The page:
Wantagh World War II veteran dies at 93

He was Army Infantry Sergeant


Joseph J. Lucca never missed a Wantagh Memorial Day Parade.

For the 34 years that he and his wife, Johanna, lived in the community, they watched the festivities each year — both decked out in patriotic hues and Joseph wearing his signature World War II veteran’s cap.

Lucca served as a radio operator in the Army’s 78th Lightning Division from 1943 to 1946, and saw action in Germany, France and Luxembourg, including the Battle of the Bulge and the Battle of Remagen.

Lucca, a father, grandfather, great-grandfather and retired New York City police officer, died on May 4 at age 93, surrounded by his family.

Over the years, he often told his four children about when he was a solder in the Black Forest in Germany. A few men in his division had shot and killed a deer for food. Lucca noticed that they had left a newborn fawn motherless, so he kept the fawn with him, carrying it on his back for several weeks and sharing his rations with it, until his commanding officer ordered him to leave it behind.

Lucca loved animals, and thought about becoming a veterinarian before he got drafted after high school, said his youngest daughter, Marie Lucca, of Boxford, Mass.

After becoming ill in Europe, Marie Lucca said, her father was told that he could go home. Instead he chose to return to the battlefield, to join his friends and brothers in arms.

On May 9, Lucca was eulogized at St Frances de Chantal Church in Wantagh, where he and Johanna, who were married for 70 years, attended weekly services. Lucca was also a Eucharistic minister at St Francis, his daughter said.

“For as long as I can remember, my dad was involved in serving the community,” she said in her eulogy, “through his career as a patrolman with the New York City Police Department and through multiple fraternal, religious and charitable organizations.” His daughter Marie said her father was a soft-spoken man with a green thumb, a love of sweets and, above all, adoration for his family.

Lucca was born in Brooklyn on Sept. 17, 1924, one of seven children of Italian immigrants Gaetano and Marie Ciancia Lucca. He met Johanna, who’s also known as Jean, in sixth grade at P.S. 26 in Brooklyn, before moving on to the borough’s Franklin K. Lane High School.

When he returned from the war, he and Johanna reunited. They were married on Jan. 4, 1948, during a snowstorm, in a double wedding with Lucca’s twin sister, Ann, and her new husband, Joe LaGrotta. “My mom wore her snow boots to the church under her gown,” Marie Lucca said. “My father thought she looked gorgeous that day, and every day since.”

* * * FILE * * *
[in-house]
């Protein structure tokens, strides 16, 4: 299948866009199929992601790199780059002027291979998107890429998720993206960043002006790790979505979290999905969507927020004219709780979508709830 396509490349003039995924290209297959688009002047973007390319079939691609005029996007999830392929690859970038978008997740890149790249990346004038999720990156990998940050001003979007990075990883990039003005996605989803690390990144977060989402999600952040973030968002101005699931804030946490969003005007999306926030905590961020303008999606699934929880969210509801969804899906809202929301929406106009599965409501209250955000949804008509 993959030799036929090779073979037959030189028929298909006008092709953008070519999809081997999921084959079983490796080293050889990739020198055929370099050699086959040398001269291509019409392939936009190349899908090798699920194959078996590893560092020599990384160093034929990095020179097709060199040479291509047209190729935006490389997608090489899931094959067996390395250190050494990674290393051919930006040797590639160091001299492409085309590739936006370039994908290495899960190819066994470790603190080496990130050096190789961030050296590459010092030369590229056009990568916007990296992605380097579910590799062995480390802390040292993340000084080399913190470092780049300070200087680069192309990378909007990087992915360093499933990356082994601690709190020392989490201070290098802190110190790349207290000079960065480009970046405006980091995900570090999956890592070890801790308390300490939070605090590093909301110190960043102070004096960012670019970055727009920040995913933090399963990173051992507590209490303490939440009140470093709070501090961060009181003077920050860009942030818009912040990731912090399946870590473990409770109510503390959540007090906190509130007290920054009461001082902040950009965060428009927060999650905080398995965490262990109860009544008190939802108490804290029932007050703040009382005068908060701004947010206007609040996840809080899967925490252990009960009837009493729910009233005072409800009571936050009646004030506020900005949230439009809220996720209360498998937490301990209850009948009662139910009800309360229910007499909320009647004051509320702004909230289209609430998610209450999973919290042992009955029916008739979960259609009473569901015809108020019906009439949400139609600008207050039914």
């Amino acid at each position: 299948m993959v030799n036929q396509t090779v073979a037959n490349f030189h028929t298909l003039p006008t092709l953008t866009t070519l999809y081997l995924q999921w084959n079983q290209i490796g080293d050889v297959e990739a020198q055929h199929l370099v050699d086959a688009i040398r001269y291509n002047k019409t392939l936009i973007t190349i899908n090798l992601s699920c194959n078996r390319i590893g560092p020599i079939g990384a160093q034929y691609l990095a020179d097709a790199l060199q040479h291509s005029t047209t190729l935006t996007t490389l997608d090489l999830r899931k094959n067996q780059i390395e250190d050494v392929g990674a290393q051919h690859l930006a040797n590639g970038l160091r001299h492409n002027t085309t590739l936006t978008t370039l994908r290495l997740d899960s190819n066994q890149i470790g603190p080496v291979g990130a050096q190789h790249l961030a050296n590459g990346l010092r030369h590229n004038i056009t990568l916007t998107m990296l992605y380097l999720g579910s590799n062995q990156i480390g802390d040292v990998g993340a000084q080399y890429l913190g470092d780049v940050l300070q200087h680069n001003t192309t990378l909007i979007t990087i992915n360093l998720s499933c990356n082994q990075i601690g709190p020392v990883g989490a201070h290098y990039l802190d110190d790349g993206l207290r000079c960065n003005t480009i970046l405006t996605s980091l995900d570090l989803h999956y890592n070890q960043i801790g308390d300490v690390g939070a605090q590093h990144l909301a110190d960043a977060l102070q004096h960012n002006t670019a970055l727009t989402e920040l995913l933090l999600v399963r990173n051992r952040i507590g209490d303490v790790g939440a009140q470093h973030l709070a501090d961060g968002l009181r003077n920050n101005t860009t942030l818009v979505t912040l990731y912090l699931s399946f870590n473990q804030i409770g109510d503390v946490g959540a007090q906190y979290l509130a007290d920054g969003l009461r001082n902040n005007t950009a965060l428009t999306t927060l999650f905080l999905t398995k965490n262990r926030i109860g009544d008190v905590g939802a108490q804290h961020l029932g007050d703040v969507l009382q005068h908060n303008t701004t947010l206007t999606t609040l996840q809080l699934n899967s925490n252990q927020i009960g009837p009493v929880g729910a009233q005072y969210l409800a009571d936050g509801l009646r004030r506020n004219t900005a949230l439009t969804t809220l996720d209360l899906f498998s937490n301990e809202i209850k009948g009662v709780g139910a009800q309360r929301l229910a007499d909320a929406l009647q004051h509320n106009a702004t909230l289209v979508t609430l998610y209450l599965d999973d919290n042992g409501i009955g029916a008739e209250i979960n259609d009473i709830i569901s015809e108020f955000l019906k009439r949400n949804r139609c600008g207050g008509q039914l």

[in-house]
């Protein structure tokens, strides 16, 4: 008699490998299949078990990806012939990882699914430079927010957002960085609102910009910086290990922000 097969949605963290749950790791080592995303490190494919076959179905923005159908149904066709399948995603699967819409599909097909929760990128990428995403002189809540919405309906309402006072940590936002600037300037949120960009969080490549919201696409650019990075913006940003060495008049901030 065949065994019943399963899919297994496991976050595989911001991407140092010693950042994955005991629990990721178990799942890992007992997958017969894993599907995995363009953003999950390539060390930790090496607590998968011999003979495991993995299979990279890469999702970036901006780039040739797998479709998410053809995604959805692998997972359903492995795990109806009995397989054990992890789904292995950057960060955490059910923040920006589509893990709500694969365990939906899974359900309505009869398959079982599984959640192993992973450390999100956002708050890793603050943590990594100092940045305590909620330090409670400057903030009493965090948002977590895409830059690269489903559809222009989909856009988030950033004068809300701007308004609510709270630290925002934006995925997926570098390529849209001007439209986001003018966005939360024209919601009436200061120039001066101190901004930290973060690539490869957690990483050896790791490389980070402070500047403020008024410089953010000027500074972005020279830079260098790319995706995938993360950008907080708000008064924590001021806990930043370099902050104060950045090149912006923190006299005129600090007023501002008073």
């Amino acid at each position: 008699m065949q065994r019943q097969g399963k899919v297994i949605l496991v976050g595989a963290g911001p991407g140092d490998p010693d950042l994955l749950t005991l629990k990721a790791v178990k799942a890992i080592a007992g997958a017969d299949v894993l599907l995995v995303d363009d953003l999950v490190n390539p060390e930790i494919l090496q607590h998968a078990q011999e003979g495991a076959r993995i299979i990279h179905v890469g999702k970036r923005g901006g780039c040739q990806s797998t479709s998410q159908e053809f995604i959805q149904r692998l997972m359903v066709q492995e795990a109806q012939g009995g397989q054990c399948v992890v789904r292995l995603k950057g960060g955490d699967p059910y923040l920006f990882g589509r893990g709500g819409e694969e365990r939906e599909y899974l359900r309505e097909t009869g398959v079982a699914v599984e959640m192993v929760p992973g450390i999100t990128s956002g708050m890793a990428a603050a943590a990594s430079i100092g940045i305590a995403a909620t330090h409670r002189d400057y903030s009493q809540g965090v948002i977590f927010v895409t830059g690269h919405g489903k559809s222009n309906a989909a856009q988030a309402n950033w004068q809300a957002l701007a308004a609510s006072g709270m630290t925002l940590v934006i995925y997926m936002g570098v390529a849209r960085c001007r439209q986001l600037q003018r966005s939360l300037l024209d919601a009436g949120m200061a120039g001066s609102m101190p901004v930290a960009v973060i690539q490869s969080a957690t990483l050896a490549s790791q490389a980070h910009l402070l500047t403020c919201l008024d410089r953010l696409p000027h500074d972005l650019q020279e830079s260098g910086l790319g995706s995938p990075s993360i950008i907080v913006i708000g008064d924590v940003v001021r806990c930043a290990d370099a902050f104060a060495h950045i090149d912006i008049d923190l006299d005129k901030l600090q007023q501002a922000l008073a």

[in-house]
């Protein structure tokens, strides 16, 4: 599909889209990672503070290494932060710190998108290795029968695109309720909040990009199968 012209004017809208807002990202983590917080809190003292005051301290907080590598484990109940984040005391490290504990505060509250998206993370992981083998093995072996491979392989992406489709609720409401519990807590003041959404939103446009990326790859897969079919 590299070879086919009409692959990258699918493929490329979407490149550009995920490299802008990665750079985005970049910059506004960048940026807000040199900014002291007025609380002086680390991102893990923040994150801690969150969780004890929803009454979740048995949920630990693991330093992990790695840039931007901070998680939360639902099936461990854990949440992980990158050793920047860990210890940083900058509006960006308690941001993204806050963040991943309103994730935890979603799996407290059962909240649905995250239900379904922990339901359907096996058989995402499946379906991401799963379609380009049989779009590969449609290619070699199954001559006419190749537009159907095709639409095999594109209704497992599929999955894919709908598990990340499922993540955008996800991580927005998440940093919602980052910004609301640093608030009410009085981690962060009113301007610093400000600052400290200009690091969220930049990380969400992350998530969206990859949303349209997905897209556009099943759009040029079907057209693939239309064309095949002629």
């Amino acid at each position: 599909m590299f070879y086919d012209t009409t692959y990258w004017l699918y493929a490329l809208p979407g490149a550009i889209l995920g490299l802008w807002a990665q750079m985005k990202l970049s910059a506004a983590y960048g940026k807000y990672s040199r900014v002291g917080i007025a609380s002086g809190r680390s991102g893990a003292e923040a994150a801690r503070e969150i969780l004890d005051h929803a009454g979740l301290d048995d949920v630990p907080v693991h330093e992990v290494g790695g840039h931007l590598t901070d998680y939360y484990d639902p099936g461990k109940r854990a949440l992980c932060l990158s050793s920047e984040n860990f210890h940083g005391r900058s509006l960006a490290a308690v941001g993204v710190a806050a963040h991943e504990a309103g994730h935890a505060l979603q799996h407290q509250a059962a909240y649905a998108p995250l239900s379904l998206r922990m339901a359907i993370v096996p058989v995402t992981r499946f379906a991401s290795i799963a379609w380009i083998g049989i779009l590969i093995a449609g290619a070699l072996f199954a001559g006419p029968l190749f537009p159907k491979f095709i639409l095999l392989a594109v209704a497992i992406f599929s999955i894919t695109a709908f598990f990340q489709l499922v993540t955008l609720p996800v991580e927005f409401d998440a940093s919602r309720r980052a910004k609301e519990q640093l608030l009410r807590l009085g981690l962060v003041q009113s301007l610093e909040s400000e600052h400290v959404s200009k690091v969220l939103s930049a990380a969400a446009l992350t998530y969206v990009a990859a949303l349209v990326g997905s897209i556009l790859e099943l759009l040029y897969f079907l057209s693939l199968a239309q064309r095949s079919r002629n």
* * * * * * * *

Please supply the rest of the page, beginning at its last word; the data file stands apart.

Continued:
Lucca was a police officer in the NYPD for 28 years, until he retired. He was active in the American Legion, the Veterans of Foreign Wars and the Veterans of the Battle of the Bulge, and was a member of the Knights of Malta, a grand knight and 4th degree knight in the Knights of Columbus, and a volunteer for 25 years at the Hagedorn Little Village School, for children with developmental disabilities, now in Seaford. He was also an avid ham radio operator, and enjoyed speaking to people from all over the world about his military experience.

Fischer said that her father’s cherished fig tree was a legend in their house growing up. “His father, my grandfather, brought a sapling of this tree with him when he emigrated from Italy in the early 1900s,” Fischer said. “That fig tree moved with Dad from Cambria Heights to Little Neck to Garden City and to Wantagh, and now it’s over a century old and reaches the rooftop.” She and her siblings each have a fig tree of their own that their father cultivated from the original.

Fischer said her dad adored her mother. “They were always, always together,” she said. “He made her coffee every morning, was certain to kiss her whenever he left the house and was always available to reach things for her on the high shelves.”

At Lucca’s wake, the Knights of Columbus performed a ceremony, and the NYPD sent an honor guard that carried his casket. The Knights of Malta took part in the funeral mass at St. Francis.

“Such a moving farewell was a fitting tribute to a wonderful husband, father and patriot,” Fischer said.

In addition to his daughter Marie and her husband Curtis Fischer, Lucca is survived by his wife; daughters Lorraine Paretta, of Wantagh, and Judith Shane and her husband, Richard, of Bellmore; a son, Joseph Lucca, and his wife, Lois, of Massapequa Park, eight grandchildren and three great-grandchildren.